Ghana 2017: Reflections from Junior Team Member Julia Parsons

by Julia Parsons


This past winter break I was given the privilege to go to Ghana alongside a group of people from Mission To Heal, an organization that travels around the world to educate local doctors and surgeons on the practice of surgery.

What I was exposed to helped me learn more than I could have ever possibly learned sitting in a classroom. One of my most memorable experiences was observing a hernia operation being done under no anesthesia. It was incredible to see what can be done with such few resources and limited experienced helpers.

I haven’t been very much exposed to what an operation would look like in the US, besides what I have seen on the television show Grey’s Anatomy, but I can’t imagine that they would allow a 15-year-old with a boot cover on her head as a hair net to get anywhere near an operating room.

Not only was I able to learn about the medical aspect of Ghana, but I was also exposed to their culture and what it’s like to be a minority in a foreign country. Walking through fishing villages and the streets of Accra alongside the many goats and chickens, my white, blonde self was given many looks. Children had come up to me expecting money or gifts, then walking away after seeing that I had nothing to offer. I thought it was beautiful going into the church and seeing all these happy people singing and praying.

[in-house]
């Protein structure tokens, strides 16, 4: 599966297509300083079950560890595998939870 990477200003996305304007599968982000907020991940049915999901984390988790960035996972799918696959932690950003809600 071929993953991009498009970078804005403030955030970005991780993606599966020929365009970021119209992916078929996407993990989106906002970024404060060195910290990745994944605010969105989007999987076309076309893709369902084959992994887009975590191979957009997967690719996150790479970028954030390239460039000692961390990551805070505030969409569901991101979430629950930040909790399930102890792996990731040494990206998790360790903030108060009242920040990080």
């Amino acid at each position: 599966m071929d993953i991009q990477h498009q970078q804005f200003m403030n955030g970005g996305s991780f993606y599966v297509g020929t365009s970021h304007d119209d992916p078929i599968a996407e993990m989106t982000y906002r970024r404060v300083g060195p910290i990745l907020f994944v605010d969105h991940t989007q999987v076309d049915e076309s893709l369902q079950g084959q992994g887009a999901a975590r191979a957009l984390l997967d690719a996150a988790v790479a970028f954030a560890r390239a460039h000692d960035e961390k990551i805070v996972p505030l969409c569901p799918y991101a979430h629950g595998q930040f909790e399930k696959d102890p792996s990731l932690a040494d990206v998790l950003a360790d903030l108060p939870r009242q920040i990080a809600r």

Huge thanks to Dr. Geelhoed as well as Dr. Grace for doing all that they do, not only for the people of the countries that he goes to but those like me who he brings alongside with him and teaches. I’m so glad and thankful that I was given such a unique learning and growing experience and hope to do something like this again sometime soon!